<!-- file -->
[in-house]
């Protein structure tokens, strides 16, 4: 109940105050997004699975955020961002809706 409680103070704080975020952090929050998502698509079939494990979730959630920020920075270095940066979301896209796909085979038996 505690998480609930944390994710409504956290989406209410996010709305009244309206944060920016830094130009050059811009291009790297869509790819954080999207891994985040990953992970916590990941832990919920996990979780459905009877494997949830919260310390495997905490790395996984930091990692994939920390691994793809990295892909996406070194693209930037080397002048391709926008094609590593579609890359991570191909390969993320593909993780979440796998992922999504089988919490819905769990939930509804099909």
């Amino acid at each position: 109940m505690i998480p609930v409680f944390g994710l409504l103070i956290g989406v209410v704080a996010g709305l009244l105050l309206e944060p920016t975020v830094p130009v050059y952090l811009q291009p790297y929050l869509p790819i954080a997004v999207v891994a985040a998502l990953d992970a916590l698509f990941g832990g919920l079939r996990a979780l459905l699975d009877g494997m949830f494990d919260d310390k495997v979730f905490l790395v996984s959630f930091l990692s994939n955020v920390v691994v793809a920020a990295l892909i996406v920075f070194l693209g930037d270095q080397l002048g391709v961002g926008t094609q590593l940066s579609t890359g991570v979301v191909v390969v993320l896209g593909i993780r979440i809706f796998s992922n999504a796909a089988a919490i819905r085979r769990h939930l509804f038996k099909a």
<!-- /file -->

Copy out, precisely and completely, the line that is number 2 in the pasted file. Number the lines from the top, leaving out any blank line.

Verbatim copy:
């Protein structure tokens, strides 16, 4: 109940105050997004699975955020961002809706 409680103070704080975020952090929050998502698509079939494990979730959630920020920075270095940066979301896209796909085979038996 505690998480609930944390994710409504956290989406209410996010709305009244309206944060920016830094130009050059811009291009790297869509790819954080999207891994985040990953992970916590990941832990919920996990979780459905009877494997949830919260310390495997905490790395996984930091990692994939920390691994793809990295892909996406070194693209930037080397002048391709926008094609590593579609890359991570191909390969993320593909993780979440796998992922999504089988919490819905769990939930509804099909």